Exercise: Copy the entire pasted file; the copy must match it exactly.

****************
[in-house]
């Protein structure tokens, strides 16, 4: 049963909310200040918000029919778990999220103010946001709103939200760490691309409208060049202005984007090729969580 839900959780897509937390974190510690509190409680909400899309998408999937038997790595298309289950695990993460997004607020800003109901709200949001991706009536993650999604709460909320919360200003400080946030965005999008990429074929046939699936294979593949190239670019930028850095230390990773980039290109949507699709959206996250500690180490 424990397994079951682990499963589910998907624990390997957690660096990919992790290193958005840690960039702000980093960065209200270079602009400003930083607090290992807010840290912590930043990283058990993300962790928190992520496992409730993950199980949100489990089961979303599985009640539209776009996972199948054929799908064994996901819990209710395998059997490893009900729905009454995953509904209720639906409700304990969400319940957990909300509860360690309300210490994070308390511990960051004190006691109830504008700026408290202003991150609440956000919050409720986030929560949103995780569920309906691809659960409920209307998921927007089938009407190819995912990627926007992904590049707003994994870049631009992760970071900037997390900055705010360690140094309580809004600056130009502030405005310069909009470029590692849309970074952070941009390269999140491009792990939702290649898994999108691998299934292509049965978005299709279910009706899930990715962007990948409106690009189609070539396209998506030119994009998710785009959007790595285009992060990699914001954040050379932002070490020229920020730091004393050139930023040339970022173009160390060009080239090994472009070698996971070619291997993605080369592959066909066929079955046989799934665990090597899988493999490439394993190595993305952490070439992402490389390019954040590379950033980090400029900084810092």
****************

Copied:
[in-house]
């Protein structure tokens, strides 16, 4: 049963909310200040918000029919778990999220103010946001709103939200760490691309409208060049202005984007090729969580 839900959780897509937390974190510690509190409680909400899309998408999937038997790595298309289950695990993460997004607020800003109901709200949001991706009536993650999604709460909320919360200003400080946030965005999008990429074929046939699936294979593949190239670019930028850095230390990773980039290109949507699709959206996250500690180490 424990397994079951682990499963589910998907624990390997957690660096990919992790290193958005840690960039702000980093960065209200270079602009400003930083607090290992807010840290912590930043990283058990993300962790928190992520496992409730993950199980949100489990089961979303599985009640539209776009996972199948054929799908064994996901819990209710395998059997490893009900729905009454995953509904209720639906409700304990969400319940957990909300509860360690309300210490994070308390511990960051004190006691109830504008700026408290202003991150609440956000919050409720986030929560949103995780569920309906691809659960409920209307998921927007089938009407190819995912990627926007992904590049707003994994870049631009992760970071900037997390900055705010360690140094309580809004600056130009502030405005310069909009470029590692849309970074952070941009390269999140491009792990939702290649898994999108691998299934292509049965978005299709279910009706899930990715962007990948409106690009189609070539396209998506030119994009998710785009959007790595285009992060990699914001954040050379932002070490020229920020730091004393050139930023040339970022173009160390060009080239090994472009070698996971070619291997993605080369592959066909066929079955046989799934665990090597899988493999490439394993190595993305952490070439992402490389390019954040590379950033980090400029900084810092």